Lent is right around the corner. In a few short days, we will gather for Ash Wednesday in churches, on sidewalks, and in coffee shops to confess that we have not been as faithful as we could be, and to begin this journey we call Lent toward the empty tomb of Easter.
Here are four books I’ve read recently that would be great resources for small groups, sermon series, or individual devotional time.
In Restored: Finding Redemption in Our Mess (Abingdon Press, 2016), Rev. Tom Berlin uses his gift of storytelling to remind us how messy our lives are, but they don’t have to stay that way. The messiness in our lives, Berlin acknowledges, is the result of the condition of sin. “I’ve called the book Restored,” Berlin writes, “because restoration is the goal of the Christian life.” How are we restored? We are restored through the power of grace. Berlin’s book is a primer in United Methodist theology, a theology grounded in grace. Restored outlines the three shades of grace and how they are active in the life of the Christian. Perfect for Lent, Berlin encourages us to declutter the messiness of our lives by accepting the grace that is extended and active in our lives.
Restored has a DVD and small group leader guide available as well.
“If there is any message from God in the mess of life, it is this: You are deeply loved, and with God’s help you can have and become so much more than you are right now.” – Tom Berlin
Creed: What Christians Believe and Why (Abingdon Press, 2016) is the latest from Rev. Adam Hamilton. This is not the first, nor the last, book written about the Apostles’ Creed. Taking the creed statement by statement, phrase by phrase, Hamilton explains the fundamental meaning of the Creed in an approachable way. He does not limit his discussion to just what Christians believe, but the all important why. It is clear that Hamilton is not just writing for seasoned Christians. The book is good for new Christians, making it not just a resource for Lent, but could be a study for a New Member class. It is clear that Hamilton is striving to bridge a gap between those in the church and those who have turned away from the church (the “nones” and the “dones”).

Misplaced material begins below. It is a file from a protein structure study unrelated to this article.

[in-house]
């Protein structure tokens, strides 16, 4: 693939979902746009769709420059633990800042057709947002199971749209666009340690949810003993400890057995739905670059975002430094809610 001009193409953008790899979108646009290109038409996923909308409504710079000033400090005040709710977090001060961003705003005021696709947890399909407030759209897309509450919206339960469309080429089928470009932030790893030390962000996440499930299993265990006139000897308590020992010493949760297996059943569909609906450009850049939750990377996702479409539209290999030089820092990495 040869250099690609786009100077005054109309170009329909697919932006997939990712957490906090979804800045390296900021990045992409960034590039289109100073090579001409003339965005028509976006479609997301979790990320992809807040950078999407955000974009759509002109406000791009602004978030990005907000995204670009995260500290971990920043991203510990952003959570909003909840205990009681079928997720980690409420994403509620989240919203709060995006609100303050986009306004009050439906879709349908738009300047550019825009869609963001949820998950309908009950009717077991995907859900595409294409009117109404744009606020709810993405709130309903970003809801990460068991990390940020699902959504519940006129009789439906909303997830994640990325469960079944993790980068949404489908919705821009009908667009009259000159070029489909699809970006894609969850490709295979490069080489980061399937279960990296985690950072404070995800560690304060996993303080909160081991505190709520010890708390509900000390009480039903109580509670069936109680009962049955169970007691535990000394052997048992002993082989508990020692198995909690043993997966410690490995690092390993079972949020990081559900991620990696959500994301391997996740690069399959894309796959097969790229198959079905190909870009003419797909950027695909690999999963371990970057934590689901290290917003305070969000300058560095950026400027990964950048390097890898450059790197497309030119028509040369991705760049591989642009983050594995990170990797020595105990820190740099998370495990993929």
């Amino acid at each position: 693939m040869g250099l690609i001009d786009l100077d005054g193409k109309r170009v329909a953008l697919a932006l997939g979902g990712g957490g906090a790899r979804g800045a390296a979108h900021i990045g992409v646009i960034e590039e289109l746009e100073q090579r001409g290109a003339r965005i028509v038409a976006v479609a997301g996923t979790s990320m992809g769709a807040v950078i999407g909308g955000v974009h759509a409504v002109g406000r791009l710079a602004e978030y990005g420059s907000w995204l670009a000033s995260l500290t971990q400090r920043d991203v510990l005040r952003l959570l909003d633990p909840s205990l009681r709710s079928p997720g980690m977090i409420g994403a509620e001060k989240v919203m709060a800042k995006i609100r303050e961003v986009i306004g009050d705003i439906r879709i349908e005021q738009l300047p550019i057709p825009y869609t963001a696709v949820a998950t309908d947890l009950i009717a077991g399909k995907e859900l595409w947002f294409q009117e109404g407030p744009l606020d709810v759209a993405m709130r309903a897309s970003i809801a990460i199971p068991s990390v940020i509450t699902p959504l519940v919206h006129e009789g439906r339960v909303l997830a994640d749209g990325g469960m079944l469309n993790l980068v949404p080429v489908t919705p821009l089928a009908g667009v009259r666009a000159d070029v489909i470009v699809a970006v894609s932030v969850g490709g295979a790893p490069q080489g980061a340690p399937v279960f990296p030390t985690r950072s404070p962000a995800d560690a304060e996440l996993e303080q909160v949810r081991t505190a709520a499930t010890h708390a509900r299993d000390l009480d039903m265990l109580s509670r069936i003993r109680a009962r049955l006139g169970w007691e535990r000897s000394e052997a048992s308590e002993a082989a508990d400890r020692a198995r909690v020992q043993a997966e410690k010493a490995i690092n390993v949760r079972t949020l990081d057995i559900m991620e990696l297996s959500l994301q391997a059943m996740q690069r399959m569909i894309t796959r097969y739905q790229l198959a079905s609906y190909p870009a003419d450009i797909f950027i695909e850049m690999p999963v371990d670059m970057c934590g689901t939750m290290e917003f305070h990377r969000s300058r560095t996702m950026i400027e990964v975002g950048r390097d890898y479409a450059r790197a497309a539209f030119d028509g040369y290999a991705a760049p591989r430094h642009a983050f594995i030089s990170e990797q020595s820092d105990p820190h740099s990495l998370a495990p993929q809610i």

Creed has a DVD and small group leader guide available as well.
Thanks to Leonard Sweet and Bad Habits of Jesus: Showing Us the Way to live Right in a World Gone Wrong (Tyndale House, 2016) I’ve developed a few, new, bad habits. A quick read of the Gospels tell us that Jesus always did the unexpected. Building on that notion, and how it always seemed to cause a little controversy, Sweet identifies fifteen “bad habits” of Jesus’. These “bad habits” are identified as such because they were seen as rebellious in Jesus’ day. Too often we soften the image of Jesus to the gentle shepherd in Sunday school classroom posters, and forget his revolutionary edge. Sweet does not let us forget this side of Jesus. In doing so, Sweet also reminds us that as followers of this “rebellious rabbi,” we too have a revolutionary edge and need to develop a few bad habits.
Jesus: The Life and Ministry of God the Son (Moody Publishers, 2017) is a collection of sermons and essays by A. W. Tozer organized by Jesus’ life. At the end of each chapter are a set of questions that may help the reader reflect more deeply on Tozer’s writing. While his writing is not difficult to read, Tozer tends to explain things in a way that the 21st century reader may find challenging or difficult at first. There is, however, no doubt in what Tozer is saying. He is straightforward. What is most striking about Tozer’s essays is just how passionate he was about Jesus, and how much he longed for the Church to be just as passionate about the Savior whose Gospel it proclaims.
Always, always, always God acts like God. – A. W. Tozer
Thanks to NetGalley and publishers for digital review copies of Restored, Creed, and Jesus. Thanks to Tyndale Blogging Network for a review copy of Bad Habits of Jesus.